City axes target for 3,700 council homes in blow to Mayor's action plan

An ambitious target to build 3,700 new council homes by 2025 has been scrapped, in a blow to Mayor Sadiq Khan’s pledge to tackle the capital’s housing crisis.

The City of London Corporation announced the plan in 2015 but has now quietly abandoned any hope of hitting the deadline, following a series of setbacks, delays and mounting costs - writes standard.co.uk

Only 62 homes were completed in the first three years and the Square Mile’s local authority has now admitted that just 900 properties — less than aquarter of the number promised — are likely to be finished by 2025.

The decision, which was slipped out in corporation documents over the summer, will be unwelcome news at City Hall, where the Mayor and his advisers are trying to engineer adramatic increase in the supply of affordable housing .

The new London Plan will set a target of 65,000 new homes a year and Mr Khan wants at least 35 per cent of them to be classed as affordable.

The City of London Corporation’s house-building programme was billed as its biggest since the construction of the Barbican complex. It secured a £14.6 million grant from the Mayor’s housing investment scheme.

Announcing the plans in 2015, the corporation’s then policy chairman Mark Boleat said: “Without truly affordable housing, we will no longer be able to maintain the diversity of London’s communities, which is an integral part of London’s success as a global city.” But in a fresh report, Simon Cribbens, of the authority’s community and children’s services department, says: “The complexity, and subsequent timeline, of bringing some significant sites forward for development is such that this target will not be completed within the time scale set.”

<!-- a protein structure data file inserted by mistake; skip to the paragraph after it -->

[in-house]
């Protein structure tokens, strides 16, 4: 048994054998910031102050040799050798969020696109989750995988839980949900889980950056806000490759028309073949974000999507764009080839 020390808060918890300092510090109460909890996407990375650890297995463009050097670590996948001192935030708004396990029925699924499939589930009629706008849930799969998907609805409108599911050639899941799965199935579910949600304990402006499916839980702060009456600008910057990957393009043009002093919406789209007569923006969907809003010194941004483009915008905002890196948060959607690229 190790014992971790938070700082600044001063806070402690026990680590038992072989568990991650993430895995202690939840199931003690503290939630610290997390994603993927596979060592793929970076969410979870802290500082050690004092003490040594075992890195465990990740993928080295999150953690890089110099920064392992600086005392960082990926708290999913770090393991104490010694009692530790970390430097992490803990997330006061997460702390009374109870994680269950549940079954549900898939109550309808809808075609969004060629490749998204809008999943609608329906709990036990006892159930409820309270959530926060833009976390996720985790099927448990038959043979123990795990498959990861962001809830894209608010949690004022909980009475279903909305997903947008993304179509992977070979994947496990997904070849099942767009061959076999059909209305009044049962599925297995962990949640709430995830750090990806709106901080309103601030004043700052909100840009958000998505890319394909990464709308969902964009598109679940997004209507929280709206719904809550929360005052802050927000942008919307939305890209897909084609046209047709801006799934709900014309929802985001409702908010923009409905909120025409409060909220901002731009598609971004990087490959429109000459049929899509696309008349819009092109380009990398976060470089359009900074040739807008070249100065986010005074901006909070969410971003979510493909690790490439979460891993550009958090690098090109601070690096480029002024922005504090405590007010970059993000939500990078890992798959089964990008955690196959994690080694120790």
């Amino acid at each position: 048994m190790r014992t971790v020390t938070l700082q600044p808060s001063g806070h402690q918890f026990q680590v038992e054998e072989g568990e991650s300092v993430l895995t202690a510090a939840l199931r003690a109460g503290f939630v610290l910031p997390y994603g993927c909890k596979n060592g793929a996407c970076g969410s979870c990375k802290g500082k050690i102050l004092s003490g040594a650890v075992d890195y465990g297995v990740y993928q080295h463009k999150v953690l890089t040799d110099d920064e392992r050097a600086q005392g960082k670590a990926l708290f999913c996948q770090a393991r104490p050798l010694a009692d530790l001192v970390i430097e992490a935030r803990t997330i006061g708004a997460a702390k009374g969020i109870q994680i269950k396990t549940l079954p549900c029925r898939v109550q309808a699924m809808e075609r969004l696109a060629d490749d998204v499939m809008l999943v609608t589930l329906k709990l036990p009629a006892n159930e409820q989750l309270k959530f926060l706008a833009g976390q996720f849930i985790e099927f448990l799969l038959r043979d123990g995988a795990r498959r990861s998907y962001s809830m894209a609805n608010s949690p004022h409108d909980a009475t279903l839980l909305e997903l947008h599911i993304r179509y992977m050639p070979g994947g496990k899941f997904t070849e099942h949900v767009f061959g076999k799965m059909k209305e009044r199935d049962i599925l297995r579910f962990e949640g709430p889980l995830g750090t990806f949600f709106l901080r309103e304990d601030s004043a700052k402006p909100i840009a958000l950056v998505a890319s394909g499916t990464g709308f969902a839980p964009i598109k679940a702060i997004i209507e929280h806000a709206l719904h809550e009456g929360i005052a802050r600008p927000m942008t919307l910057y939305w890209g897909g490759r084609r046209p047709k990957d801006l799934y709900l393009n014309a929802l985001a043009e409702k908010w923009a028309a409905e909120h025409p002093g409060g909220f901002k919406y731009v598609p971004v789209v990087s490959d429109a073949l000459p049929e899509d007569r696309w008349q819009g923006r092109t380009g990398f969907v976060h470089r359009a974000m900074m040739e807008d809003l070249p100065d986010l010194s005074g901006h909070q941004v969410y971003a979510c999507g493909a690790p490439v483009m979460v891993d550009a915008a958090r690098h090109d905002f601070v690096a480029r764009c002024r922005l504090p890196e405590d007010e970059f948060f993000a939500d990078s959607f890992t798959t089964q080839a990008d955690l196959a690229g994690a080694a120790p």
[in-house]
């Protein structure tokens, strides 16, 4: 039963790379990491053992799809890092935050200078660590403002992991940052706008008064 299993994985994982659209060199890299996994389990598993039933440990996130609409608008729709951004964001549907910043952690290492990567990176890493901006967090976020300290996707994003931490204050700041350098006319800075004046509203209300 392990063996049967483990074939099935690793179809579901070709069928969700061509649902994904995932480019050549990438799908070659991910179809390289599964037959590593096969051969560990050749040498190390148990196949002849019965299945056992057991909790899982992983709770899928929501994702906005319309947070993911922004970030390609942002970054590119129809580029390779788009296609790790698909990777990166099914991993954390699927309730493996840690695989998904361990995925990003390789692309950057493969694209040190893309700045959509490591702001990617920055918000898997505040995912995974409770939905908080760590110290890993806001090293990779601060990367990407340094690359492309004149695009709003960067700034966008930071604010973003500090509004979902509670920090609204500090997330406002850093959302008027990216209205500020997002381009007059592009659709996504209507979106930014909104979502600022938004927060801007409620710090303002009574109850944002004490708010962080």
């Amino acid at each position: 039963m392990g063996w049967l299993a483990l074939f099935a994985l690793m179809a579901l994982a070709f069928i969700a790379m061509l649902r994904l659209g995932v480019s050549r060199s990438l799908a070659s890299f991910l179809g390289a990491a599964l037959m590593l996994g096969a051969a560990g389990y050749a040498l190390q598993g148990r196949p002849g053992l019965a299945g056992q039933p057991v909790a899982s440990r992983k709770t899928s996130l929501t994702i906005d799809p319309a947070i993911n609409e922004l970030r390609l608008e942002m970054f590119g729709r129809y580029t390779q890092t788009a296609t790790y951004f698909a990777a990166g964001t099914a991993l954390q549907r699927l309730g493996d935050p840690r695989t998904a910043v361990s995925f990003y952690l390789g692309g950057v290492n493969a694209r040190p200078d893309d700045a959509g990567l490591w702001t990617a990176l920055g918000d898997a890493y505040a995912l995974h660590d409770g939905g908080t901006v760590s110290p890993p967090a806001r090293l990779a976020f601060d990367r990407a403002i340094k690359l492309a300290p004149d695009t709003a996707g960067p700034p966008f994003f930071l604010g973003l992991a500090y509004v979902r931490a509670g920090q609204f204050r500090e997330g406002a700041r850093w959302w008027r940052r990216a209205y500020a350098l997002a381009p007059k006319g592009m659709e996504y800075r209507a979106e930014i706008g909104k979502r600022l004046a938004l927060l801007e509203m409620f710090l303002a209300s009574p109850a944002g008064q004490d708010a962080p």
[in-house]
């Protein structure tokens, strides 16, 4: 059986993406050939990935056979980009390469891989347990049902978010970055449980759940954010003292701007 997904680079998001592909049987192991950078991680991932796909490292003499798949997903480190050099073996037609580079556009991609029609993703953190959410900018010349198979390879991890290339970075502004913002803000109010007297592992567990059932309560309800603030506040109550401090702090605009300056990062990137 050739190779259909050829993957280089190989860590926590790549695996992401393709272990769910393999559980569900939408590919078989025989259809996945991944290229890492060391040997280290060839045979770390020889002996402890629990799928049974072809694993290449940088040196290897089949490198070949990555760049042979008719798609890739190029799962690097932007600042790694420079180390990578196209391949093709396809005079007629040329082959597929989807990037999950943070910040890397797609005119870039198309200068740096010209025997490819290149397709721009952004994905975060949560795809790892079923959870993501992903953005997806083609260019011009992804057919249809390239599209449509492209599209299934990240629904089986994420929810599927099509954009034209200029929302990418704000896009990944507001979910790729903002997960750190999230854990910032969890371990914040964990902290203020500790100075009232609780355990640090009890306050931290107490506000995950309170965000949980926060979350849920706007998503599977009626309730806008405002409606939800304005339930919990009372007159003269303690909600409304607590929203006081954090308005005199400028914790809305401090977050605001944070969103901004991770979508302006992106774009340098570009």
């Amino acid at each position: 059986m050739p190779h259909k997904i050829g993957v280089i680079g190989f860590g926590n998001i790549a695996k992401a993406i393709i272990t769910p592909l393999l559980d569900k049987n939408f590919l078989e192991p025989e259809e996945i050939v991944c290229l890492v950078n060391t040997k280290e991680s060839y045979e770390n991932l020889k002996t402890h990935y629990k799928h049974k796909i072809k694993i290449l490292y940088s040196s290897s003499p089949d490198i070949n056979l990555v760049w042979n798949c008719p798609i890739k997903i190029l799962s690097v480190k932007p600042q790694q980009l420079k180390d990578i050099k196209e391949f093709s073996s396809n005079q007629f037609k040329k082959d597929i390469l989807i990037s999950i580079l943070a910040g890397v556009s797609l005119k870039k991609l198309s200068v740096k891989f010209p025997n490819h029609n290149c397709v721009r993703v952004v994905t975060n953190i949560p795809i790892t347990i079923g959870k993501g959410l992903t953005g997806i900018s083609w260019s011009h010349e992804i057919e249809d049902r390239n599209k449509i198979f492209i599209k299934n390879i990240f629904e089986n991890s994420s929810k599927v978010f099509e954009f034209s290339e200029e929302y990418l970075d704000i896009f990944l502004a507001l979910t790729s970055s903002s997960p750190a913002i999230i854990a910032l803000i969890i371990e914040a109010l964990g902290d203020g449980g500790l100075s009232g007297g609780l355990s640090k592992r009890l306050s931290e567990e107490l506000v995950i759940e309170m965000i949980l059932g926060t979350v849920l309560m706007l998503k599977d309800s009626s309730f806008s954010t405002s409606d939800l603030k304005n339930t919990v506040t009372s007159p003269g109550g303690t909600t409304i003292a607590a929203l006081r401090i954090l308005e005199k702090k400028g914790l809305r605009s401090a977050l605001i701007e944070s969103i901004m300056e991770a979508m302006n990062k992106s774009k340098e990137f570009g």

The corporation said its budget for building new homes had come under pressure after an audit into the condition of its housing stock and the need to retro-fit fire safety measures in the wake of the Grenfell Tower disaster.

Some of the new homes — a mix of council rent and affordable properties — were to be built alongside flats and houses within the City’s estates in Islington, Hackney, Tower Hamlets, Lewisham, Southwark and Lambeth.

However, the corporation said “the greatest potential for delivery” wasat its historic markets, Billingsgate, Smithfield and New Spitalfields. There are plans to consolidate all three markets on a single 100-acre site, but such a major move requires consultation and parliamentary approval.

The report stated: “The timeline and complexity of these elements means the sites may not be available for redevelopment for up to 10 years.”

The revelation has raised fears that other councils, particularly those with far tighter budgets, will be unable to fund new social housing. A corporation spokeswoman said: “We are developing a range of policies to ensure we deliver 3,700 extra homes much needed by Londoners as soon as possible.”

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